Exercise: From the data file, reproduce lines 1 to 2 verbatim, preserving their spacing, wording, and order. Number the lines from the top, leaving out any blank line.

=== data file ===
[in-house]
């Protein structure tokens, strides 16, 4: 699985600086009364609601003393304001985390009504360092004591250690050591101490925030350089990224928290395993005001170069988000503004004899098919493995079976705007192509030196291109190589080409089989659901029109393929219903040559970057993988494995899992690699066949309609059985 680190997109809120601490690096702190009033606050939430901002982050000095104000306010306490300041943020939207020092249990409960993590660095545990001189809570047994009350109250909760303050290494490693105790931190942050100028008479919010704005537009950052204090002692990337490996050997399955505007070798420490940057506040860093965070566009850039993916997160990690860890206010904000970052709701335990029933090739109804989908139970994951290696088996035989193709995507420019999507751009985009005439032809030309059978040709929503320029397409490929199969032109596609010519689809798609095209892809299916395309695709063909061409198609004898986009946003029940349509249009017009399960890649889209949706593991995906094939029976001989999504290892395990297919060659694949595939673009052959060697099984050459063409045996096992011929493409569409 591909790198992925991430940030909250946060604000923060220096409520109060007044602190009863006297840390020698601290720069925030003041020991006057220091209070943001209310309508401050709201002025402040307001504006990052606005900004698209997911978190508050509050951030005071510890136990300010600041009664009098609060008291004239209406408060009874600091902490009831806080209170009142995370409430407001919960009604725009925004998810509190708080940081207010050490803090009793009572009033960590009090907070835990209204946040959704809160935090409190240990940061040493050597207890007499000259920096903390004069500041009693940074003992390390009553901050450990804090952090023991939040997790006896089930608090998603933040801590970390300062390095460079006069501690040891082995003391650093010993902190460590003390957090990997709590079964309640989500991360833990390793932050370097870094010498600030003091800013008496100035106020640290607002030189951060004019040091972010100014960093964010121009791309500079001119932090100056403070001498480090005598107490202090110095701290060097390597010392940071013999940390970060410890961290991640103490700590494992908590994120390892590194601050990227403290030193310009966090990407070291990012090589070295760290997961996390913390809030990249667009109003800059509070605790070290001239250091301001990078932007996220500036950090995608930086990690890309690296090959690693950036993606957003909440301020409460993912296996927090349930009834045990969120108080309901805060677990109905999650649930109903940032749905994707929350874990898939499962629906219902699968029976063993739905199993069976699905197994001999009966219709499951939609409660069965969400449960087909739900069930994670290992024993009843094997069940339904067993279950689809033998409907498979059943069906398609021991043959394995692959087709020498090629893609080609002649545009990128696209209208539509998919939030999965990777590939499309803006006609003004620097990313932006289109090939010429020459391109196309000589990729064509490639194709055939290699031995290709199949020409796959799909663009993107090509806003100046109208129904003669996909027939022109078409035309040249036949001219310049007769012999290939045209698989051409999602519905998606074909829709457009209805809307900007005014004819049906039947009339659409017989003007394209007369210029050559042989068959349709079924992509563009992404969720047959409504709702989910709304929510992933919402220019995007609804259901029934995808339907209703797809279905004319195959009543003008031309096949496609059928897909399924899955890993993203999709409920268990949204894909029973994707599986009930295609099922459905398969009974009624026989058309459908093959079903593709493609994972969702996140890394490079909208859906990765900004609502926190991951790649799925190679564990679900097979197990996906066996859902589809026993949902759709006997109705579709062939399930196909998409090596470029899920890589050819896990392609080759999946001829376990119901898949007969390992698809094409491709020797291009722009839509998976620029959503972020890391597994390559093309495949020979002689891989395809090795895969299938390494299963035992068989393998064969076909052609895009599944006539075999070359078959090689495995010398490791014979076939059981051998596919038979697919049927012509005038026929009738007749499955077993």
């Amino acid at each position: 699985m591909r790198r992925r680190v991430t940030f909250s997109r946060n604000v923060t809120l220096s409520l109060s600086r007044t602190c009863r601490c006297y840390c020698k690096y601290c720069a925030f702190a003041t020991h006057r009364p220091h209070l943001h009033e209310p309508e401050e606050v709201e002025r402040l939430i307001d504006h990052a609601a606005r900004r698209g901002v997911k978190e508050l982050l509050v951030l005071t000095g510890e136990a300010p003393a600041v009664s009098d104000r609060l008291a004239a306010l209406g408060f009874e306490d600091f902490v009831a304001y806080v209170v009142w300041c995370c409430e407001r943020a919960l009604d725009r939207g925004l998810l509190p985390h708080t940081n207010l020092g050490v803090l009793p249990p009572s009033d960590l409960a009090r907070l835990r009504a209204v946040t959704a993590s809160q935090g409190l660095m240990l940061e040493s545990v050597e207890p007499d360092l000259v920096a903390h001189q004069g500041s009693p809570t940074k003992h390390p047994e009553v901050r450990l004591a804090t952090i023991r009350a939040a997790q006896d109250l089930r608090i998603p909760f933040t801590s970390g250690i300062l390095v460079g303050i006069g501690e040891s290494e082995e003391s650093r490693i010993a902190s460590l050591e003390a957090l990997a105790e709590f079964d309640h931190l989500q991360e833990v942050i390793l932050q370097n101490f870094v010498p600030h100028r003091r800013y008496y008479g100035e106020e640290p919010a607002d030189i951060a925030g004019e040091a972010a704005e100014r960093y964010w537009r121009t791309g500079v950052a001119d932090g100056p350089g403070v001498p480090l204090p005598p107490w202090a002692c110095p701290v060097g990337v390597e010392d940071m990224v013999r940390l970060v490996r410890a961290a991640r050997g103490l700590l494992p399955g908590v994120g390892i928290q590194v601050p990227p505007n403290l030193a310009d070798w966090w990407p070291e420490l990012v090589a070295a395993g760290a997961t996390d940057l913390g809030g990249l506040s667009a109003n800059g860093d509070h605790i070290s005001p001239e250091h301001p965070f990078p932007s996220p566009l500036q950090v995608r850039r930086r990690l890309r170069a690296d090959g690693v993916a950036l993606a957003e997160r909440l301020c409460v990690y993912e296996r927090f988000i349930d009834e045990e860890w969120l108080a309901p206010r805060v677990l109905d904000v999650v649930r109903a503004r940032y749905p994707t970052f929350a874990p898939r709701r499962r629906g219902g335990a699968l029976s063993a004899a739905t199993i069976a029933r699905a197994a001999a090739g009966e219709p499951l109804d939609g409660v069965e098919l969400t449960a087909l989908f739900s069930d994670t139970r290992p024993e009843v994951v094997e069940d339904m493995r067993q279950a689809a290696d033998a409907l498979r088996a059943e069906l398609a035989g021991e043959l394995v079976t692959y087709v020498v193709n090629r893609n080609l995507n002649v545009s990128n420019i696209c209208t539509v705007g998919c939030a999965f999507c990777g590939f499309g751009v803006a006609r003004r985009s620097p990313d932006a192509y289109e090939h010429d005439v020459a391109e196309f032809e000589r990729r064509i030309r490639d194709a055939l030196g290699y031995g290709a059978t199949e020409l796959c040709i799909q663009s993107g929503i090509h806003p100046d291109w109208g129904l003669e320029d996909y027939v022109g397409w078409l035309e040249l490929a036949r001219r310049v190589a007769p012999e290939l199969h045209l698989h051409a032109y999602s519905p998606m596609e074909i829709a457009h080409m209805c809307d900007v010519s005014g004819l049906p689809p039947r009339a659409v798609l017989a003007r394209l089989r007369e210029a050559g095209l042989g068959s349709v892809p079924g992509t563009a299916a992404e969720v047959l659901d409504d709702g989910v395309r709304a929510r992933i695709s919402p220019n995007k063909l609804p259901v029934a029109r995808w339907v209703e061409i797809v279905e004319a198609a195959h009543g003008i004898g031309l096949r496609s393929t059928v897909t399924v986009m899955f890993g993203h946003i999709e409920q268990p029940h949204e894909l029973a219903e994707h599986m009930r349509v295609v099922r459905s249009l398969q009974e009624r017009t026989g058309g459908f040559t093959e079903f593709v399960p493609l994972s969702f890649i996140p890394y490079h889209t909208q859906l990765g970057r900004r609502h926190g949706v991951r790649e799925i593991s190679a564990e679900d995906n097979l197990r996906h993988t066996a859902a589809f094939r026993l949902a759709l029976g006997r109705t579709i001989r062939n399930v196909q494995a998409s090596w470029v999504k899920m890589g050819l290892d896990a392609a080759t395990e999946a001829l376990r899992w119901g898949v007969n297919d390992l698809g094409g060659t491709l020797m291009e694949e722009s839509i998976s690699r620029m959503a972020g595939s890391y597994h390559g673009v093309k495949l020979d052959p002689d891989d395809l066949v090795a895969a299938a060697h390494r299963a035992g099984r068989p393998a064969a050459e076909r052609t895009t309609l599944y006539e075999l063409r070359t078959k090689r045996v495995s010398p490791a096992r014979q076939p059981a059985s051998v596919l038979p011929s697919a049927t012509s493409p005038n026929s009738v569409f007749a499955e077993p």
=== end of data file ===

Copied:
[in-house]
């Protein structure tokens, strides 16, 4: 699985600086009364609601003393304001985390009504360092004591250690050591101490925030350089990224928290395993005001170069988000503004004899098919493995079976705007192509030196291109190589080409089989659901029109393929219903040559970057993988494995899992690699066949309609059985 680190997109809120601490690096702190009033606050939430901002982050000095104000306010306490300041943020939207020092249990409960993590660095545990001189809570047994009350109250909760303050290494490693105790931190942050100028008479919010704005537009950052204090002692990337490996050997399955505007070798420490940057506040860093965070566009850039993916997160990690860890206010904000970052709701335990029933090739109804989908139970994951290696088996035989193709995507420019999507751009985009005439032809030309059978040709929503320029397409490929199969032109596609010519689809798609095209892809299916395309695709063909061409198609004898986009946003029940349509249009017009399960890649889209949706593991995906094939029976001989999504290892395990297919060659694949595939673009052959060697099984050459063409045996096992011929493409569409 591909790198992925991430940030909250946060604000923060220096409520109060007044602190009863006297840390020698601290720069925030003041020991006057220091209070943001209310309508401050709201002025402040307001504006990052606005900004698209997911978190508050509050951030005071510890136990300010600041009664009098609060008291004239209406408060009874600091902490009831806080209170009142995370409430407001919960009604725009925004998810509190708080940081207010050490803090009793009572009033960590009090907070835990209204946040959704809160935090409190240990940061040493050597207890007499000259920096903390004069500041009693940074003992390390009553901050450990804090952090023991939040997790006896089930608090998603933040801590970390300062390095460079006069501690040891082995003391650093010993902190460590003390957090990997709590079964309640989500991360833990390793932050370097870094010498600030003091800013008496100035106020640290607002030189951060004019040091972010100014960093964010121009791309500079001119932090100056403070001498480090005598107490202090110095701290060097390597010392940071013999940390970060410890961290991640103490700590494992908590994120390892590194601050990227403290030193310009966090990407070291990012090589070295760290997961996390913390809030990249667009109003800059509070605790070290001239250091301001990078932007996220500036950090995608930086990690890309690296090959690693950036993606957003909440301020409460993912296996927090349930009834045990969120108080309901805060677990109905999650649930109903940032749905994707929350874990898939499962629906219902699968029976063993739905199993069976699905197994001999009966219709499951939609409660069965969400449960087909739900069930994670290992024993009843094997069940339904067993279950689809033998409907498979059943069906398609021991043959394995692959087709020498090629893609080609002649545009990128696209209208539509998919939030999965990777590939499309803006006609003004620097990313932006289109090939010429020459391109196309000589990729064509490639194709055939290699031995290709199949020409796959799909663009993107090509806003100046109208129904003669996909027939022109078409035309040249036949001219310049007769012999290939045209698989051409999602519905998606074909829709457009209805809307900007005014004819049906039947009339659409017989003007394209007369210029050559042989068959349709079924992509563009992404969720047959409504709702989910709304929510992933919402220019995007609804259901029934995808339907209703797809279905004319195959009543003008031309096949496609059928897909399924899955890993993203999709409920268990949204894909029973994707599986009930295609099922459905398969009974009624026989058309459908093959079903593709493609994972969702996140890394490079909208859906990765900004609502926190991951790649799925190679564990679900097979197990996906066996859902589809026993949902759709006997109705579709062939399930196909998409090596470029899920890589050819896990392609080759999946001829376990119901898949007969390992698809094409491709020797291009722009839509998976620029959503972020890391597994390559093309495949020979002689891989395809090795895969299938390494299963035992068989393998064969076909052609895009599944006539075999070359078959090689495995010398490791014979076939059981051998596919038979697919049927012509005038026929009738007749499955077993």